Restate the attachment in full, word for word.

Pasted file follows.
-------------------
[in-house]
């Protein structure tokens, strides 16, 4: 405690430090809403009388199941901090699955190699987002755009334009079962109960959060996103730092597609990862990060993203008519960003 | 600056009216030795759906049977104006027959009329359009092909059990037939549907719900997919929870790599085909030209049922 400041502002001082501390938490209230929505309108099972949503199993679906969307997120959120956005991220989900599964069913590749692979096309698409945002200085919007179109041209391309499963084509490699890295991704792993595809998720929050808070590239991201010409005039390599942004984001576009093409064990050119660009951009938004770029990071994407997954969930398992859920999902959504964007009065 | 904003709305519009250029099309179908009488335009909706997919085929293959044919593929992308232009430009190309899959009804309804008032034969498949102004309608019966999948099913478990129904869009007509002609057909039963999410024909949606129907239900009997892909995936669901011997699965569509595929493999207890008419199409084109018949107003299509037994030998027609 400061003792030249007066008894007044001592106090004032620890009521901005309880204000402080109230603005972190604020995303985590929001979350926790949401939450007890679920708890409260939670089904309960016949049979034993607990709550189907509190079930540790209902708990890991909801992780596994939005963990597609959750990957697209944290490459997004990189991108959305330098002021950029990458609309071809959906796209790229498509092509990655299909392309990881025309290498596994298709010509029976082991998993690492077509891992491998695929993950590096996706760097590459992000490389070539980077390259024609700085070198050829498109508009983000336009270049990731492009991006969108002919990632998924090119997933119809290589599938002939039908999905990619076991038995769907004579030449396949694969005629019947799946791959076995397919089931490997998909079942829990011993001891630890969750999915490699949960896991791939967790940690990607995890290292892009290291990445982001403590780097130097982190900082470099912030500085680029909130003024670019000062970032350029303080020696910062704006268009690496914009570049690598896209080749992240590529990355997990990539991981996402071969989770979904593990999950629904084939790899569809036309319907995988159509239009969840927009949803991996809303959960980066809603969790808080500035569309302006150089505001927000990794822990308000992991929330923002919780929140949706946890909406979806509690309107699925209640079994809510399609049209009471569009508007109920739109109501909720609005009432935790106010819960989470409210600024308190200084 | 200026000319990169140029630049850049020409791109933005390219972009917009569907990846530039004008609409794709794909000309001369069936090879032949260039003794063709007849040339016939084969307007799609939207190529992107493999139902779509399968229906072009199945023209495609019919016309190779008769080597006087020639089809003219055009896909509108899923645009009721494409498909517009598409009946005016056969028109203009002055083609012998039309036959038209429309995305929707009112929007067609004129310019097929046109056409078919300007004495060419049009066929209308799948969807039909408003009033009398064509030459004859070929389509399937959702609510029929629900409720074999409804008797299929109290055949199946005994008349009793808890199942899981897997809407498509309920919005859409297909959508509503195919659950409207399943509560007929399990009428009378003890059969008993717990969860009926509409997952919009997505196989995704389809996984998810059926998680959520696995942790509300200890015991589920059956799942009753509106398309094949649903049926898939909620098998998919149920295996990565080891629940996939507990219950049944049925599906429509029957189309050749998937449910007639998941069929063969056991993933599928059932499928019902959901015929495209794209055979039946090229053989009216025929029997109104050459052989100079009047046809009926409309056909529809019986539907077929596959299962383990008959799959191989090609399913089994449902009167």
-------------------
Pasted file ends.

[in-house]
């Protein structure tokens, strides 16, 4: 405690430090809403009388199941901090699955190699987002755009334009079962109960959060996103730092597609990862990060993203008519960003 | 600056009216030795759906049977104006027959009329359009092909059990037939549907719900997919929870790599085909030209049922 400041502002001082501390938490209230929505309108099972949503199993679906969307997120959120956005991220989900599964069913590749692979096309698409945002200085919007179109041209391309499963084509490699890295991704792993595809998720929050808070590239991201010409005039390599942004984001576009093409064990050119660009951009938004770029990071994407997954969930398992859920999902959504964007009065 | 904003709305519009250029099309179908009488335009909706997919085929293959044919593929992308232009430009190309899959009804309804008032034969498949102004309608019966999948099913478990129904869009007509002609057909039963999410024909949606129907239900009997892909995936669901011997699965569509595929493999207890008419199409084109018949107003299509037994030998027609 400061003792030249007066008894007044001592106090004032620890009521901005309880204000402080109230603005972190604020995303985590929001979350926790949401939450007890679920708890409260939670089904309960016949049979034993607990709550189907509190079930540790209902708990890991909801992780596994939005963990597609959750990957697209944290490459997004990189991108959305330098002021950029990458609309071809959906796209790229498509092509990655299909392309990881025309290498596994298709010509029976082991998993690492077509891992491998695929993950590096996706760097590459992000490389070539980077390259024609700085070198050829498109508009983000336009270049990731492009991006969108002919990632998924090119997933119809290589599938002939039908999905990619076991038995769907004579030449396949694969005629019947799946791959076995397919089931490997998909079942829990011993001891630890969750999915490699949960896991791939967790940690990607995890290292892009290291990445982001403590780097130097982190900082470099912030500085680029909130003024670019000062970032350029303080020696910062704006268009690496914009570049690598896209080749992240590529990355997990990539991981996402071969989770979904593990999950629904084939790899569809036309319907995988159509239009969840927009949803991996809303959960980066809603969790808080500035569309302006150089505001927000990794822990308000992991929330923002919780929140949706946890909406979806509690309107699925209640079994809510399609049209009471569009508007109920739109109501909720609005009432935790106010819960989470409210600024308190200084 | 200026000319990169140029630049850049020409791109933005390219972009917009569907990846530039004008609409794709794909000309001369069936090879032949260039003794063709007849040339016939084969307007799609939207190529992107493999139902779509399968229906072009199945023209495609019919016309190779008769080597006087020639089809003219055009896909509108899923645009009721494409498909517009598409009946005016056969028109203009002055083609012998039309036959038209429309995305929707009112929007067609004129310019097929046109056409078919300007004495060419049009066929209308799948969807039909408003009033009398064509030459004859070929389509399937959702609510029929629900409720074999409804008797299929109290055949199946005994008349009793808890199942899981897997809407498509309920919005859409297909959508509503195919659950409207399943509560007929399990009428009378003890059969008993717990969860009926509409997952919009997505196989995704389809996984998810059926998680959520696995942790509300200890015991589920059956799942009753509106398309094949649903049926898939909620098998998919149920295996990565080891629940996939507990219950049944049925599906429509029957189309050749998937449910007639998941069929063969056991993933599928059932499928019902959901015929495209794209055979039946090229053989009216025929029997109104050459052989100079009047046809009926409309056909529809019986539907077929596959299962383990008959799959191989090609399913089994449902009167």